Vegan Dumpling with Dippings Sauces for the Lunar New Year
He-Brenner has adapted the dumplings of her childhood to work with her vegan diet. She encourages creativity. She shares, “The ratio between the veggies is set to my own preference, obviously, you can play around with the ratio. That’s the fun thing about vegan dumpling fillings, it’s really a creative playground.”
As to the dumpling wrappers, “For this recipe, I usually use store-bought dumpling wrappers. But if you’ve mastered the art of dumpling wrappers, please do that!”
- 1 can of bamboo shoots
- 1 bok choy
- 1 carrot
- Approximately 8-10 pieces of wood ear fungus (or other mushrooms if they are not available)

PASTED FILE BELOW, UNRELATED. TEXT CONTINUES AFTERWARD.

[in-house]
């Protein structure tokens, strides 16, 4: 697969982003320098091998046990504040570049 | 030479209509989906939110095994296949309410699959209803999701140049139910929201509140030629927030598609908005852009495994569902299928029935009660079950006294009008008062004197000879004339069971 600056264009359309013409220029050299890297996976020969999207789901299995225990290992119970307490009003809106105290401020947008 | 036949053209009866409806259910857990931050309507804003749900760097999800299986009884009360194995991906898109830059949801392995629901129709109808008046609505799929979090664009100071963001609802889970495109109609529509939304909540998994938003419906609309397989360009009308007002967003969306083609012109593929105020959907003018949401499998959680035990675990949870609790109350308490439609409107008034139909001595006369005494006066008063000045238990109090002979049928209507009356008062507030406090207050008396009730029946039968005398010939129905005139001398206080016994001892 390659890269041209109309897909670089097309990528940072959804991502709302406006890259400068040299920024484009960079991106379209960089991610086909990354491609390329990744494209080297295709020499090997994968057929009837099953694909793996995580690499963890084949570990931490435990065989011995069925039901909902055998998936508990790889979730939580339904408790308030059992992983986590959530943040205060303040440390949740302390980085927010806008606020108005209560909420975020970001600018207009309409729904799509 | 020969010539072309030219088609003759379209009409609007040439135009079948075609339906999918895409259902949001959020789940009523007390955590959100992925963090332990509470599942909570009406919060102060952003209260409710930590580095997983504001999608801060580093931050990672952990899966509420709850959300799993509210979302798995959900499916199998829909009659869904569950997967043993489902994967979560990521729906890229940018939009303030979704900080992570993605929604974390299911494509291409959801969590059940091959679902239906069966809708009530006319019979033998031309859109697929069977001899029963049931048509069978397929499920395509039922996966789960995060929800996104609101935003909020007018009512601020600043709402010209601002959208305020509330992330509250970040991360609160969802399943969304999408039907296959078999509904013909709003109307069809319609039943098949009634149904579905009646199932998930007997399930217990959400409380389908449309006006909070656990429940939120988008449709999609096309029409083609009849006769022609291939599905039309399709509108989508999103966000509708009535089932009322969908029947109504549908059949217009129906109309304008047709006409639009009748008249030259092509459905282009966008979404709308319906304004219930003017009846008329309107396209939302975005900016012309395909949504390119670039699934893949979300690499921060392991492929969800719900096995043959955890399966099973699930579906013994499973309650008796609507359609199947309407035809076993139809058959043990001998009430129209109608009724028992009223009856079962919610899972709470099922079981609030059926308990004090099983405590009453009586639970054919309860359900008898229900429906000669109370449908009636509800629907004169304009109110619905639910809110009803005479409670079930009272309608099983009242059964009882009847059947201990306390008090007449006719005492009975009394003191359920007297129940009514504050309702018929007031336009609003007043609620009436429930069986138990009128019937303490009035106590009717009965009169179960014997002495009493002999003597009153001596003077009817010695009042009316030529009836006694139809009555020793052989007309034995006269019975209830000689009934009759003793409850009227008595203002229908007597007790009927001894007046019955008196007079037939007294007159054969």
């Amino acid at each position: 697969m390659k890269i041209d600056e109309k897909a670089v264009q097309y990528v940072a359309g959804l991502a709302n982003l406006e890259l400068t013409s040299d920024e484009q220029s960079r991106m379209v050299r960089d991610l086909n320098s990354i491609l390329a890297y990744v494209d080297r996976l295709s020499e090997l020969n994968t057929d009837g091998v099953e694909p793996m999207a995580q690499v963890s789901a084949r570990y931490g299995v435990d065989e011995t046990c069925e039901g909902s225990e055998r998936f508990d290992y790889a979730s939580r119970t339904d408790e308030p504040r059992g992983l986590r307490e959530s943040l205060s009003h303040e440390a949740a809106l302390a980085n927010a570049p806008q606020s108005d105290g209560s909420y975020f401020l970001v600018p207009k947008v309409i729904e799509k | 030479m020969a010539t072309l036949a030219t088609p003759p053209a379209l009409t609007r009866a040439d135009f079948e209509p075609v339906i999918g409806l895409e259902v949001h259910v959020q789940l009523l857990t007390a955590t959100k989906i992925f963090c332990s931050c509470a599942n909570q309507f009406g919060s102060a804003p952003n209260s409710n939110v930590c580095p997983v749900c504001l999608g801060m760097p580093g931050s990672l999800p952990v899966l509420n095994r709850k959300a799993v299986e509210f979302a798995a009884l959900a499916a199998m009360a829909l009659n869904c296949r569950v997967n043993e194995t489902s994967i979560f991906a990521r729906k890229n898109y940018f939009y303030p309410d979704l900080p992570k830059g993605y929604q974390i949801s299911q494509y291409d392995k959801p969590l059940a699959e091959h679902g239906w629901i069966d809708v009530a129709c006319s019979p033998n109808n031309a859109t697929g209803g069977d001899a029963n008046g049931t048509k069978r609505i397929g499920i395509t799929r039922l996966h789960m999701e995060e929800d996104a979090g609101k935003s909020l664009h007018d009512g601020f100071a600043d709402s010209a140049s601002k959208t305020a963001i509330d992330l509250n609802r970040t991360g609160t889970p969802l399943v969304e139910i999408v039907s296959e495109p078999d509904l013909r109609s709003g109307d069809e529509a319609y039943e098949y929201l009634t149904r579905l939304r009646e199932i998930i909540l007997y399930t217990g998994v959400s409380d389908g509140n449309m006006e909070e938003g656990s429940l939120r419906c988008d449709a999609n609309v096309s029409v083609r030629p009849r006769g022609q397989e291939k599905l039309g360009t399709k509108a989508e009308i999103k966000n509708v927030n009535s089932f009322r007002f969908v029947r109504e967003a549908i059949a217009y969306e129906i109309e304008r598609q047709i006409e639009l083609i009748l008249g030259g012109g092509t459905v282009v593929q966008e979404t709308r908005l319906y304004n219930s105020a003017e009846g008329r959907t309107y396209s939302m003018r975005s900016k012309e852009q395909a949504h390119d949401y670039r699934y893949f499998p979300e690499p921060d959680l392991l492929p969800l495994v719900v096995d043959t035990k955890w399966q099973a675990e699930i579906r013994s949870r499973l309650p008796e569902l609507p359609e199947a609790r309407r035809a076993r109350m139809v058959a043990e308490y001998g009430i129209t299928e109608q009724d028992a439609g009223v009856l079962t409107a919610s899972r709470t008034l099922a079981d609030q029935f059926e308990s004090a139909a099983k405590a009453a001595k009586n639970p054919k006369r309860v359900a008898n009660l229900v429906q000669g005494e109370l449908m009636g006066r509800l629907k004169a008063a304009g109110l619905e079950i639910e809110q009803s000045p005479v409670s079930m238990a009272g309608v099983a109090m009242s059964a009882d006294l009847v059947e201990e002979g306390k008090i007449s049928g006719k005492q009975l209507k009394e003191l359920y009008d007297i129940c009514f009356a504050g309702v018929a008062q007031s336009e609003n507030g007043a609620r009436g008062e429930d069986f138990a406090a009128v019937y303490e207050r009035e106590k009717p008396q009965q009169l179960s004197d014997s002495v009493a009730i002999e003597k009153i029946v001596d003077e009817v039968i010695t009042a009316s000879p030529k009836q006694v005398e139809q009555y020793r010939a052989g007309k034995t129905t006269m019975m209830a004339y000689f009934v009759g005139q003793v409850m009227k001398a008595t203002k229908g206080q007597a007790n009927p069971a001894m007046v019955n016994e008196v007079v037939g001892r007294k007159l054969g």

- 1 tbsp minced ginger
- 1-2 scallions
- 2 tbsp mushroom soy sauce or regular if you do not have mushroom
- 1 teaspoon sugar
- 1 tbsp sesame oil
- salt and white pepper to taste
- One package premade round dumpling wrappers
Making the filling:
- Finely chop the vegetables and place them in a large bowl.
- Add the spices to the mixture: salt, white pepper, soy sauce, sugar, and sesame oil.
- Mix well and leave it for about 2-5 minutes for the water to extract from the veggies.
- In a pan, heat up about 1-2 tbsp of vegetable oil. Pour the prepared filling onto the pan, and fry on low heat until the liquids evaporate.
- Set aside to cool.
- Place the dumpling wrappers, the filling, and a bowl of water on your work surface
- Wet the rim of the wrapper with water and place a dessert spoon size amount of filling in the center of the wrapper.
- Press the edges of the wrapper together to seal and then using your thumb and forefinger pleat the edges.
- Set the dumplings aside until you have used up the filling. The dumplings can be frozen at this stage